WEA Establishes Special Task Force on Refugee Crisis to Coordinate Global and Grassroots Response

  • In NEWS
  • October 23, 2015
New York, NY – September 26, 2015
The World Evangelical Alliance (WEA) has established a special task force on the ongoing refugee crisis in Europe and the Middle East. Focused on facilitating a coordinated response from the global to the grass roots level, the task force will strengthen the collaboration between various Evangelical Alliances, agencies and churches that serve the needs of refugees while also addressing key concerns related to the protection of the most vulnerable communities. Led by Comm. Christine MacMillan, WEA’s Director of Public Engagement, the task force includes WEA’s Ambassador for Refugees, Displaced and Stateless People, the Executive Director of WEA’s Religious Liberty Commission, WEA’s United Nations team in New York and Geneva, leaders of Regional and National Evangelical Alliances and a growing number of partner organizations. “Over the last months, we have seen governments struggling to find a proper response to help the huge number of people fleeing conflict and persecution. We have seen how certain communities are excluded by the aid and refugee resettlement mechanisms that the United Nations and some European nations have implemented. Our faith calls us to respond in prayer and in concrete action to help and to speak up as the voice of those who are not heard,” said Bp Efraim Tendero, Secretary General of the WEA, adding that “setting up this task force will enable us to galvanize the various ongoing efforts among our constituency and strengthen our joint response.” Comm. MacMillan says: “We abhor the violence that causes citizens to flee their homeland as refugees for safety. And while welcoming and serving these vulnerable men, women and children is critical, it does not address the roots of the issue. Therefore the WEA’s approach to the refugee crisis includes ongoing negotiations for peace.” The task force will focus on:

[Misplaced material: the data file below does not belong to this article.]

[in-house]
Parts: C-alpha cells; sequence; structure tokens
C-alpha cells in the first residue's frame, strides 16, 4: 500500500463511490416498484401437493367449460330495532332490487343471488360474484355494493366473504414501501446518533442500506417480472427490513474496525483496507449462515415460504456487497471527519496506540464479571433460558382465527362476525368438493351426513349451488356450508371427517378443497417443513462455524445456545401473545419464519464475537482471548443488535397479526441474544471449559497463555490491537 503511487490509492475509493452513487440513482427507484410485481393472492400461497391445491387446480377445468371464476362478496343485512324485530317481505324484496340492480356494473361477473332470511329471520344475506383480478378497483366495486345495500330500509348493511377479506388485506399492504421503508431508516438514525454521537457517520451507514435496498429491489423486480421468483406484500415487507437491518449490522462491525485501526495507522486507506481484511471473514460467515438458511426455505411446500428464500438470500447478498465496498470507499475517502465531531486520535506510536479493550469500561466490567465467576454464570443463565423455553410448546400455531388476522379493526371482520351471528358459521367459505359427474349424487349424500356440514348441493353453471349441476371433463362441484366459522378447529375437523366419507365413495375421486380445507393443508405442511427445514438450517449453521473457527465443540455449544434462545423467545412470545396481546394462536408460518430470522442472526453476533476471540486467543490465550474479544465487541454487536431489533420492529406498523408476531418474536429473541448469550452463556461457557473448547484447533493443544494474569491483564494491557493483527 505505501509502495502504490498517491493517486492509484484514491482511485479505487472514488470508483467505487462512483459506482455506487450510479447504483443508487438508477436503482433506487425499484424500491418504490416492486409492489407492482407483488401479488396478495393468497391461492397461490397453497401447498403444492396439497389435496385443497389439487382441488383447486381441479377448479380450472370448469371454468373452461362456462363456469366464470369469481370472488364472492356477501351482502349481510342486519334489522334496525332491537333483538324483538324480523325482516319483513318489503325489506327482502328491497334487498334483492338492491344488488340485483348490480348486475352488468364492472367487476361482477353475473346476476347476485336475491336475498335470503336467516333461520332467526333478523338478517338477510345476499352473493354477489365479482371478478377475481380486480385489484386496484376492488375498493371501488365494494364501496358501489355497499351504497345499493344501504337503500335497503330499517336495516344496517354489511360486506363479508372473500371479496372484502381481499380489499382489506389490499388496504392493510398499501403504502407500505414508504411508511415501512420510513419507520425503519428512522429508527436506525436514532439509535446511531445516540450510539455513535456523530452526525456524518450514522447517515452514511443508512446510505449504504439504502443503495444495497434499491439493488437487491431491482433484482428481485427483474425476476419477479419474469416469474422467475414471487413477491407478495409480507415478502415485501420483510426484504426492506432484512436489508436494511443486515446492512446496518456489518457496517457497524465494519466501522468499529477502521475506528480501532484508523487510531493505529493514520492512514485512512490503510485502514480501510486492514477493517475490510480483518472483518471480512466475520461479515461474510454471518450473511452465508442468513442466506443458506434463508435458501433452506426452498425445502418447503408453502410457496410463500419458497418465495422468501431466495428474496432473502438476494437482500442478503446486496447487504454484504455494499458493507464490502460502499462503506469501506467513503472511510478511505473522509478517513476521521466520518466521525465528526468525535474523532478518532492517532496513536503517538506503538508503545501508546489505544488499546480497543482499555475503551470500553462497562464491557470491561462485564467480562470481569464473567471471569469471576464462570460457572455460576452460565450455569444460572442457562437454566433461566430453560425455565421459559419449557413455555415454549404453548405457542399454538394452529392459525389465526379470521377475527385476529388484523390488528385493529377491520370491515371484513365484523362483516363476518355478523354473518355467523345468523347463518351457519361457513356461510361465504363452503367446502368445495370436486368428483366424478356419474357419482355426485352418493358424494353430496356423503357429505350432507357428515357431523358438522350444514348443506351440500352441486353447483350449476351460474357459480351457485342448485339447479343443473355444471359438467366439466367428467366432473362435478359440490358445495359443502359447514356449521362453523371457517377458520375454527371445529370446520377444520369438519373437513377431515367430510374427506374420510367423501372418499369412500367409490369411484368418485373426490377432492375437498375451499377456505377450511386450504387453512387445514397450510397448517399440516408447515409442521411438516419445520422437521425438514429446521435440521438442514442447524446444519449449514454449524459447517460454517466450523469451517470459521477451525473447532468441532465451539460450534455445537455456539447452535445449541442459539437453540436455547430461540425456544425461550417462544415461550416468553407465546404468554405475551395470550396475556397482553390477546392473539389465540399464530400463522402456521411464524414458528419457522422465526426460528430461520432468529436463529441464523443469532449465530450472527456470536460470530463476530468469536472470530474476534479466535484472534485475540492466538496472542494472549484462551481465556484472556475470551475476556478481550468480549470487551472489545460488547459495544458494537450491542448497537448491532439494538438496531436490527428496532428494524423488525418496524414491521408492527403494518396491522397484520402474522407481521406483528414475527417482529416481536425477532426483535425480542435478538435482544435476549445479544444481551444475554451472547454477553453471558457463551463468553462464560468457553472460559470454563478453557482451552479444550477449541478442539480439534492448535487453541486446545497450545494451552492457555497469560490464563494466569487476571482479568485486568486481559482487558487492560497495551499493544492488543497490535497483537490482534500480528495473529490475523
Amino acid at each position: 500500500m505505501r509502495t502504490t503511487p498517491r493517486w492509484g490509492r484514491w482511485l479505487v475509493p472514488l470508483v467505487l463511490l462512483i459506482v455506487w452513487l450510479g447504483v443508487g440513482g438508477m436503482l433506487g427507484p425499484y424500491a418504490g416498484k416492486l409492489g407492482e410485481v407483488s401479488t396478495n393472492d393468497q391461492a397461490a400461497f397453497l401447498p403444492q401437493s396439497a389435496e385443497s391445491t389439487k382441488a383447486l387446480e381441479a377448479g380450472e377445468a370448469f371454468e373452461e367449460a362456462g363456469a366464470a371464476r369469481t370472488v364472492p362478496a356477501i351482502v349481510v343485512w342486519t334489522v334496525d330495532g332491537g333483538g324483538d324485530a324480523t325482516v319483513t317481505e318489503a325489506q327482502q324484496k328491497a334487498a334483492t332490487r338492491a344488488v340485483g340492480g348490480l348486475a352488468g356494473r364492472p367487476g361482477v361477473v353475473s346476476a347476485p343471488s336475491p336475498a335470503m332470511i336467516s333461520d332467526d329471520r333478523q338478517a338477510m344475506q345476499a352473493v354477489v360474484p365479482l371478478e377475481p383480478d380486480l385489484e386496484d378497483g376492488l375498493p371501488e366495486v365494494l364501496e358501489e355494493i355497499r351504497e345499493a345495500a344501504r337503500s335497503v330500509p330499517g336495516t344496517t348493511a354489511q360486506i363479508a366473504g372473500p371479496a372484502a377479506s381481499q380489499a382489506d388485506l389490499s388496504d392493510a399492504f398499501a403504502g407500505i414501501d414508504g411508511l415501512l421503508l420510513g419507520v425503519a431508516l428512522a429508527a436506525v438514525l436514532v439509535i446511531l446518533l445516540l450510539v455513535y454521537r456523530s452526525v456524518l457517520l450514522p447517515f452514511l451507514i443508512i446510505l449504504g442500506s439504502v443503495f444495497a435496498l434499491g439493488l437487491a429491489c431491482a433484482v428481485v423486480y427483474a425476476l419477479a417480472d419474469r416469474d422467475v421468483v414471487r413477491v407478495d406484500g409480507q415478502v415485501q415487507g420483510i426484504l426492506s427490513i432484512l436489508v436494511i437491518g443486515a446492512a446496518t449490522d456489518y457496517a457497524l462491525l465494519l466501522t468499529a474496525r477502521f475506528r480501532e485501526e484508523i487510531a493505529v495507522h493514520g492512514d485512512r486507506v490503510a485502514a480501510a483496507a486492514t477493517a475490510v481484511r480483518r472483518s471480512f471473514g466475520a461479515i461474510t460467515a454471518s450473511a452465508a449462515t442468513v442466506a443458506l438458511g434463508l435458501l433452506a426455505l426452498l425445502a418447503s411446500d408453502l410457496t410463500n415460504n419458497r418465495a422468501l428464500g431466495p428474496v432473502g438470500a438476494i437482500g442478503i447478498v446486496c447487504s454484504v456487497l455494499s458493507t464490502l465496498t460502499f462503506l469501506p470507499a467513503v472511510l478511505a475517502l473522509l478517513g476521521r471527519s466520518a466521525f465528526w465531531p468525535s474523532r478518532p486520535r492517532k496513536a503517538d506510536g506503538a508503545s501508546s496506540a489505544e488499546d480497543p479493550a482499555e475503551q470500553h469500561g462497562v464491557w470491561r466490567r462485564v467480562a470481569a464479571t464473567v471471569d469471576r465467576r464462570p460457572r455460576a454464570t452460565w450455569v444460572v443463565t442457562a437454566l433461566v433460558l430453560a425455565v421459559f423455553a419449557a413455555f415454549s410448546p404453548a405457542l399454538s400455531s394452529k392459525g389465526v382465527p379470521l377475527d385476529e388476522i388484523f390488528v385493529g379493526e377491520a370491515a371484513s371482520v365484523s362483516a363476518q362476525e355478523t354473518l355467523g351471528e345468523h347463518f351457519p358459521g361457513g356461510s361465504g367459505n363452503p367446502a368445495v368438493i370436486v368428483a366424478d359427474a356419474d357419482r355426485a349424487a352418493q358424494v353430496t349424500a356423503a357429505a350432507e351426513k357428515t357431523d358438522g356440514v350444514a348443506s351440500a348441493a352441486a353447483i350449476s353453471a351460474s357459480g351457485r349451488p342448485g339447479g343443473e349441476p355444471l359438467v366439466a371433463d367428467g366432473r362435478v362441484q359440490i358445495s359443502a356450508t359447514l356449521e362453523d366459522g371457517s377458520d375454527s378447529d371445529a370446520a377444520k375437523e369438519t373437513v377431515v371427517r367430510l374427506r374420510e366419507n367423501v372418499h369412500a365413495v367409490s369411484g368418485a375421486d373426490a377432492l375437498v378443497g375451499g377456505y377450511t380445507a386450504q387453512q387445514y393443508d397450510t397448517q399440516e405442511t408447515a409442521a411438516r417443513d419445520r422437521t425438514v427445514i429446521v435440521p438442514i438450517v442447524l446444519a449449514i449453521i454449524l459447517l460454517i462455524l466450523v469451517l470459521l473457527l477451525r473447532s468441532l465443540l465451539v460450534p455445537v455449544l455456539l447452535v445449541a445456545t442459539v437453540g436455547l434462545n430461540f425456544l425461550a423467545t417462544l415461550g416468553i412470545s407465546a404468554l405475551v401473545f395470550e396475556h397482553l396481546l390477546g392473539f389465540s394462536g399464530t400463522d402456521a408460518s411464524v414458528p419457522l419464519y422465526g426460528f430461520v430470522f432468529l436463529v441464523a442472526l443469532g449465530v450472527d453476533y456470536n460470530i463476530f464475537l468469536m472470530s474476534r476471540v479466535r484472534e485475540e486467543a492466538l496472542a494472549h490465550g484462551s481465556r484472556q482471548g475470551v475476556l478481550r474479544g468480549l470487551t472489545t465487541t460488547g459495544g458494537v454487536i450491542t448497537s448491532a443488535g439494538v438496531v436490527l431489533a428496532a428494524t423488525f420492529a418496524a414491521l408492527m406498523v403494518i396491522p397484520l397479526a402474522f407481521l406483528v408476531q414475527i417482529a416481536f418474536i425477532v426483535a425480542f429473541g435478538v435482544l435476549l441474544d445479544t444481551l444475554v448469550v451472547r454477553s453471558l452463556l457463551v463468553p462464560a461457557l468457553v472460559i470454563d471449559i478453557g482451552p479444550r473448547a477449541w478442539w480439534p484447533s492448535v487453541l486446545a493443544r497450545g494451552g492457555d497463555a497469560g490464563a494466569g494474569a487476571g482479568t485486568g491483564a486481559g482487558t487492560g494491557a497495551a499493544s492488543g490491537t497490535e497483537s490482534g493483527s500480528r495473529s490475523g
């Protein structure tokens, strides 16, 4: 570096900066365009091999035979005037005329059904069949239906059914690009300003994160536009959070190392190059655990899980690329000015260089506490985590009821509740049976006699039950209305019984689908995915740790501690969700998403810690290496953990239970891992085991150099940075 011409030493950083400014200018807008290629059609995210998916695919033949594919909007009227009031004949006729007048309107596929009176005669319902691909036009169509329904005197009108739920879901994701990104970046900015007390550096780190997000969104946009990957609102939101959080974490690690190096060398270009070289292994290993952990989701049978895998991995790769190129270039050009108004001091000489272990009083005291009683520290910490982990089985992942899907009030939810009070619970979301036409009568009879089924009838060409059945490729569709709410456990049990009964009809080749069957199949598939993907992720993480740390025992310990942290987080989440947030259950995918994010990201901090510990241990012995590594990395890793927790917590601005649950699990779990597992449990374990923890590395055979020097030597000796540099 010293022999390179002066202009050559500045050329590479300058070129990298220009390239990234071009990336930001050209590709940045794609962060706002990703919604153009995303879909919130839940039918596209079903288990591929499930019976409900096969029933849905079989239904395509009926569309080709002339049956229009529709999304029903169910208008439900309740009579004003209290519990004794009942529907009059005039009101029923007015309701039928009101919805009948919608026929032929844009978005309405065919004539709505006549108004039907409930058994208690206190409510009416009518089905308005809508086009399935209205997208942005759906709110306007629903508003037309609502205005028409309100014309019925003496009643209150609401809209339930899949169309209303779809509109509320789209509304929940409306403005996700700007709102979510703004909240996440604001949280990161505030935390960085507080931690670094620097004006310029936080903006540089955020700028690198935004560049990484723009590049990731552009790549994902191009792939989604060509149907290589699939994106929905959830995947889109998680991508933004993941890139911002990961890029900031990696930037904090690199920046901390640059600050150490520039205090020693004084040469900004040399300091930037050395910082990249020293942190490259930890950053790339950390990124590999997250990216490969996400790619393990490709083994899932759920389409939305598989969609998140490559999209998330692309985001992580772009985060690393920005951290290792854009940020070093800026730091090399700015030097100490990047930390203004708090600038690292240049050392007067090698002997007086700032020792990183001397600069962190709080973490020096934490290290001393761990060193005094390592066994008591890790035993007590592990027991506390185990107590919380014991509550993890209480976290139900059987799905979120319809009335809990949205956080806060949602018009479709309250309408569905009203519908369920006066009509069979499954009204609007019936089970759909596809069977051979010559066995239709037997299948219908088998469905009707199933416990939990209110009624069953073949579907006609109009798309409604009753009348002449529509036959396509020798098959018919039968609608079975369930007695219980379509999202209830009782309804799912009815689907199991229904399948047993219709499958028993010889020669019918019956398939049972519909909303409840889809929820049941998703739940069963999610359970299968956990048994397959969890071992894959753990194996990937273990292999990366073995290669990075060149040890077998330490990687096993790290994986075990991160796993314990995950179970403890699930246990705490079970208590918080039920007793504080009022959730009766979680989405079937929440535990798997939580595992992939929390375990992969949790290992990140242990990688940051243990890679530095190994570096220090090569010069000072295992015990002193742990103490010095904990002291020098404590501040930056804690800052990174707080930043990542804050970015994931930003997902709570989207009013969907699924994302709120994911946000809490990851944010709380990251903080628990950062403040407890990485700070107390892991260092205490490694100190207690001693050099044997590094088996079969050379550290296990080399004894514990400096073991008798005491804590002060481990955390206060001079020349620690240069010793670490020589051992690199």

• listening to and engage with refugees on the ground through local churches and agencies as well as on the national and regional level;
  • advocating to countries around the world to welcome and care for refugees, especially giving priority to the most affected and marginalized religious minorities like those of the Christian faith;
  • facilitating and coordinating the engagement of WEA and evangelical partners in advocating for refugee’s human rights at the United Nations;
  • raising awareness on the conditions of marginalized religious minorities, religious liberty concerns of refugees, and the security and wellbeing of the vulnerable communities who are in danger of being extinct: most notably the Yazidis and Christian communities;
  • facilitating the distribution of resources and hosting of workshops for local churches to respond and engage with refugees at grassroots.
The Bible is full of refugee stories and gives believers a clear mandate to care for the stranger. In the Old Testament, God says that the foreigner residing among you must be treated as your native-born. Love them as yourself.1 And in the New Testament, Jesus said that those are blessed who care for the least: For I was hungry and you gave me something to eat, I was thirsty and you gave me something to drink, I was a stranger and you invited me in, I needed clothes and you clothed me, I was sick and you looked after me, I was in prison and you came to visit me.2 Already evangelicals are engaged at every corner along the so-called ‘refugee highway’: Local churches are serving and hosting marginalized refugees in the Middle East and Southern Europe; refugee aid organizations are serving their needs within and outside of refugee camps; in transit and destination countries throughout Europe, evangelical Christians are providing for refugees’ physical, emotional and spiritual needs, even welcoming refugees to stay and live in their homes. “The refugee crisis is a reminder of our dependence on God and the need for prayer. We therefore call on believers around the world to pray for a peaceful and lasting resolution to conflicts, for a willingness among governments to seriously address the immediate and long-term needs of refugees, and for the most vulnerable Yazidi and Christian communities in the Middle East who are crying out for protection and intervention as they see another genocide unfold,” Comm. MacMillan added. For more information and resources, see also: 1 Leviticus 19:34 (NIV); 2 Matthew 25:35 (NIV)

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